What we call 'split personality' involves the conscious personality forming split off, distinctly separate personalities, so it's as if the upper floor rooms become completely isolated from each other, their doors all locked. With a schizophrenic split, or fragmentation, however, it's as if the house's floorboards (foundations of the conscious personality) are split, or shattered as invading archetypal figures from the basement rush up to inhabit, or displace the upstairs (conscious) inhabitants.

Source: Dr. Maureen Roberts: Schizophrenia - The Soul (Psyche) in Crisis

Jack is exhausted and this exhaustion is further hampered by the travel schedule imposed on him by his employer. He complains that he wakes up in strange places, no longer being certain even of the time-zone he is in. Jack's ego barriers are swiftly eroding; as they do so, his inner and outer realities begin to blend and become indistinguishable.

At some point during his travels Jack falls asleep and has a nightmare that the plane is crashing. Intense fear seems to belong to this stage, as if the ego senses the risk of fragmentation and the potential for collapse. Jack also seems to understand that something is wrong and perhaps fueled by a desire to find some relief and as a result of the former doctor's haphazard suggestion that 'real pain' can be found among sufferers of testicular cancer, Jack heads out to attend his first support group meeting. He is looking for answers. Once more, Tyler appears as a flash upon the screen, his arm around the faciliator's shoulders.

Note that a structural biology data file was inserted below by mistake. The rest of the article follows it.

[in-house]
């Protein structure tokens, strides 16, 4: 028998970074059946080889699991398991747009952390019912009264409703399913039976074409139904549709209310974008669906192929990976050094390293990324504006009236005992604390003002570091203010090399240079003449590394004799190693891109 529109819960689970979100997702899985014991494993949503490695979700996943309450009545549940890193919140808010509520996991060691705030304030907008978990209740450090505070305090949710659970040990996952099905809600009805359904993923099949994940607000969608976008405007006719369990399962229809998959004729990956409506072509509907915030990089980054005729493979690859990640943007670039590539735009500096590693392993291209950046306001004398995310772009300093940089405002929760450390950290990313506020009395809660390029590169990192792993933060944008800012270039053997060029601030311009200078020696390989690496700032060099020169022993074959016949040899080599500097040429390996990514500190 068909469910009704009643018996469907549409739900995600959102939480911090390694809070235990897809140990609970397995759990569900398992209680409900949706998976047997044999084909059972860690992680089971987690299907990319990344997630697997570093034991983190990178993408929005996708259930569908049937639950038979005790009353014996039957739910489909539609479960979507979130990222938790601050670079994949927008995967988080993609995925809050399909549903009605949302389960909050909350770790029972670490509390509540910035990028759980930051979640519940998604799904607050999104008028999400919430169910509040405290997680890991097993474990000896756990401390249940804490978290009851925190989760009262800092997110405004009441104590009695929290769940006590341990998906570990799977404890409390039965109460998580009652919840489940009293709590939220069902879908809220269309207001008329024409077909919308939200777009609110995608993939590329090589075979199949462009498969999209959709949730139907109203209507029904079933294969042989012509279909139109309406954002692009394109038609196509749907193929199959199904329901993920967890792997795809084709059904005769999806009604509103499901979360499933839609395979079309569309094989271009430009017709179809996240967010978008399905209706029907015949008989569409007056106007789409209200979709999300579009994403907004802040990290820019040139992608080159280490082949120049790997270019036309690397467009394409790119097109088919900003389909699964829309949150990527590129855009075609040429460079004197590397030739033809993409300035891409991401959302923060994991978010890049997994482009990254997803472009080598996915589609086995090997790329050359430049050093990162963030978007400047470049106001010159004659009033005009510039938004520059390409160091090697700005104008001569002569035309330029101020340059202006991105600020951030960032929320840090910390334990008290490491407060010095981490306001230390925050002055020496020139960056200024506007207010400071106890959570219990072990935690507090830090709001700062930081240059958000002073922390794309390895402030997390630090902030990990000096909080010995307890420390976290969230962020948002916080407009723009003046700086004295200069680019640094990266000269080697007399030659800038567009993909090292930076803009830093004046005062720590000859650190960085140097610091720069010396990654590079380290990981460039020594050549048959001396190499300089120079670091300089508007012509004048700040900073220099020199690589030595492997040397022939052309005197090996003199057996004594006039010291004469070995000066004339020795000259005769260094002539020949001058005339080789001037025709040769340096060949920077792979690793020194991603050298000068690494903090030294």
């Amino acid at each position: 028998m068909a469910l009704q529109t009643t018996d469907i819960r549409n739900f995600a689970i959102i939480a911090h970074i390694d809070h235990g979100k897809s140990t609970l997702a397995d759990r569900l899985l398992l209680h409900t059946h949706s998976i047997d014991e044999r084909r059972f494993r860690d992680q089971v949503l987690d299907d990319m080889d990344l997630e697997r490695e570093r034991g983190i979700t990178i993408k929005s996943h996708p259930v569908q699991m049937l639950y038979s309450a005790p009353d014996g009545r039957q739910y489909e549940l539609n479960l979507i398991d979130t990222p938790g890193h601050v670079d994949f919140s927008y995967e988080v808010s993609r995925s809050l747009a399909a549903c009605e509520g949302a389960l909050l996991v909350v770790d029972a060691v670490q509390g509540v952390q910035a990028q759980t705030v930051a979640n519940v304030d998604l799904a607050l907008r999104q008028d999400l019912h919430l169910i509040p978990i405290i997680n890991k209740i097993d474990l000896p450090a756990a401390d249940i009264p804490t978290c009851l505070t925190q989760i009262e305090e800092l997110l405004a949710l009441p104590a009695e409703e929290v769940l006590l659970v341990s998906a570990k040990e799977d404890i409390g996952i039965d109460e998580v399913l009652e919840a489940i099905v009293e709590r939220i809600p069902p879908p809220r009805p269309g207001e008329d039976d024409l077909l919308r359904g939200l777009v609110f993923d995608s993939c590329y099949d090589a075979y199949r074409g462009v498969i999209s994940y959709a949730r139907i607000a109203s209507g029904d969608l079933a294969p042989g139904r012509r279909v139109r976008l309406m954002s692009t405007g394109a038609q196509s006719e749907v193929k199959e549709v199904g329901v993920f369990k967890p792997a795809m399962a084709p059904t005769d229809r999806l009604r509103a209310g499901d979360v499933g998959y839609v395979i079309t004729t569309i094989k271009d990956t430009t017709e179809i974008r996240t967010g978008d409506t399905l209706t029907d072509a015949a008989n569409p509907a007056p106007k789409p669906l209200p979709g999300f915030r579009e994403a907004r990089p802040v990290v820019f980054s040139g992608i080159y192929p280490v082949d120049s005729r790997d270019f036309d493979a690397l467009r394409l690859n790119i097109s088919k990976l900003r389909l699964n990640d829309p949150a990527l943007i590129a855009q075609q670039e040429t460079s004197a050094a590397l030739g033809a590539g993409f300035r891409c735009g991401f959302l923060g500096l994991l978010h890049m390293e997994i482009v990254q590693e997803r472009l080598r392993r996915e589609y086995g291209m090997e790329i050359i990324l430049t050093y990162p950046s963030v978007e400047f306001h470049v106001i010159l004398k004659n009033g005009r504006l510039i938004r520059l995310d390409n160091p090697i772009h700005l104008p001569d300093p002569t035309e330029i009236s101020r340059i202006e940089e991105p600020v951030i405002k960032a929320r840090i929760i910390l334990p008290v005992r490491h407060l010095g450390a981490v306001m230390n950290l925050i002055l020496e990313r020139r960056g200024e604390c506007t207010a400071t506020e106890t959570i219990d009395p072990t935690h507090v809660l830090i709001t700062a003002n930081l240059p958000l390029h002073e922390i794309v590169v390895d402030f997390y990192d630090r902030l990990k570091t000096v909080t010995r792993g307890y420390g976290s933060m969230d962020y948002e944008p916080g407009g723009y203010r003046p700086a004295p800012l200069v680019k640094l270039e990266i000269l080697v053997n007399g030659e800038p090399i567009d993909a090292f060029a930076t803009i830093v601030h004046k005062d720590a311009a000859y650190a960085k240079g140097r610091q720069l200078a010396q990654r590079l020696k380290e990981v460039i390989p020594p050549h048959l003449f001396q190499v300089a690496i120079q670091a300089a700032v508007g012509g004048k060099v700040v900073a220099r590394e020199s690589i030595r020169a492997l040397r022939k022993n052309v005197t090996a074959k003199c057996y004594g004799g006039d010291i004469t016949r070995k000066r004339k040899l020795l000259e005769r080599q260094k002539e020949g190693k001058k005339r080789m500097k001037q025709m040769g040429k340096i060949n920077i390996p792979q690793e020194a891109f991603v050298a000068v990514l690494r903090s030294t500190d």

It's here that Jack (Persona/Ego) first meets Bob (Mana Personality) and he doesn't yet consciously know it, but his answers have begun to come because Bob serves as a representative of the Self...

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Stage Two: Ego Collapse

It's on a flight that Jack first encounters his Shadow in the form of Tyler Durden...

According to Jung, one must get in touch with the Shadow and Anima/Animus before one can truly get in touch with the Self. The order is sequential, and as tempting as it may be to try and skip the Shadow or deal only superficially with it, it is here that we begin.